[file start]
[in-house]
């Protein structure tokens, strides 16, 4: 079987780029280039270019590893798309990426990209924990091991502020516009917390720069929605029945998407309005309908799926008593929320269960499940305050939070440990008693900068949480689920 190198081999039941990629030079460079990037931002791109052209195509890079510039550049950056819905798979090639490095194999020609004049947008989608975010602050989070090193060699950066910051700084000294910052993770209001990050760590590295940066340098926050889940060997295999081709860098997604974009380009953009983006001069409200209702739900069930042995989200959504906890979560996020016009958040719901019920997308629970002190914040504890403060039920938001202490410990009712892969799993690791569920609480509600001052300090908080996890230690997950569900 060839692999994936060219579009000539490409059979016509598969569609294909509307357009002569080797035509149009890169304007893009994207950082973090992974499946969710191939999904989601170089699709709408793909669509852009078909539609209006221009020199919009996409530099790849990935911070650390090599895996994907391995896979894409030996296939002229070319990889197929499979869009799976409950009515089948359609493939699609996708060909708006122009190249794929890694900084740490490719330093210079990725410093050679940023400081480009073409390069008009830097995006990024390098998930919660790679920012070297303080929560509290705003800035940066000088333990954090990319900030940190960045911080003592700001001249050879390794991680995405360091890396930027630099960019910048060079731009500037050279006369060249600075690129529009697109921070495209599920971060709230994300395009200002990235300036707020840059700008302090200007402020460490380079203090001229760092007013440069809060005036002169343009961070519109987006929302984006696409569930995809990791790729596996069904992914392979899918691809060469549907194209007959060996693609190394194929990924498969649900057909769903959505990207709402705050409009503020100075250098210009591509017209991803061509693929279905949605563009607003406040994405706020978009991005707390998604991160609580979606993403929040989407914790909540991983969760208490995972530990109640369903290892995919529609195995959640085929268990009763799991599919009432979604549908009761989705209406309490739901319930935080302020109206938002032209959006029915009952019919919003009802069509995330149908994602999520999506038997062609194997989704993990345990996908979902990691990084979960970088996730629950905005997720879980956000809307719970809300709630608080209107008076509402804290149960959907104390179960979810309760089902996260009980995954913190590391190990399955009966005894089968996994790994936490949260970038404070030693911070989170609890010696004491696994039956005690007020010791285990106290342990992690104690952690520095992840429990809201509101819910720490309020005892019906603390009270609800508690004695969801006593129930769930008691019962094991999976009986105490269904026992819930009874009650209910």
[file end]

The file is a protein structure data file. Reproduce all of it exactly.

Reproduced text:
[in-house]
């Protein structure tokens, strides 16, 4: 079987780029280039270019590893798309990426990209924990091991502020516009917390720069929605029945998407309005309908799926008593929320269960499940305050939070440990008693900068949480689920 190198081999039941990629030079460079990037931002791109052209195509890079510039550049950056819905798979090639490095194999020609004049947008989608975010602050989070090193060699950066910051700084000294910052993770209001990050760590590295940066340098926050889940060997295999081709860098997604974009380009953009983006001069409200209702739900069930042995989200959504906890979560996020016009958040719901019920997308629970002190914040504890403060039920938001202490410990009712892969799993690791569920609480509600001052300090908080996890230690997950569900 060839692999994936060219579009000539490409059979016509598969569609294909509307357009002569080797035509149009890169304007893009994207950082973090992974499946969710191939999904989601170089699709709408793909669509852009078909539609209006221009020199919009996409530099790849990935911070650390090599895996994907391995896979894409030996296939002229070319990889197929499979869009799976409950009515089948359609493939699609996708060909708006122009190249794929890694900084740490490719330093210079990725410093050679940023400081480009073409390069008009830097995006990024390098998930919660790679920012070297303080929560509290705003800035940066000088333990954090990319900030940190960045911080003592700001001249050879390794991680995405360091890396930027630099960019910048060079731009500037050279006369060249600075690129529009697109921070495209599920971060709230994300395009200002990235300036707020840059700008302090200007402020460490380079203090001229760092007013440069809060005036002169343009961070519109987006929302984006696409569930995809990791790729596996069904992914392979899918691809060469549907194209007959060996693609190394194929990924498969649900057909769903959505990207709402705050409009503020100075250098210009591509017209991803061509693929279905949605563009607003406040994405706020978009991005707390998604991160609580979606993403929040989407914790909540991983969760208490995972530990109640369903290892995919529609195995959640085929268990009763799991599919009432979604549908009761989705209406309490739901319930935080302020109206938002032209959006029915009952019919919003009802069509995330149908994602999520999506038997062609194997989704993990345990996908979902990691990084979960970088996730629950905005997720879980956000809307719970809300709630608080209107008076509402804290149960959907104390179960979810309760089902996260009980995954913190590391190990399955009966005894089968996994790994936490949260970038404070030693911070989170609890010696004491696994039956005690007020010791285990106290342990992690104690952690520095992840429990809201509101819910720490309020005892019906603390009270609800508690004695969801006593129930769930008691019962094991999976009986105490269904026992819930009874009650209910």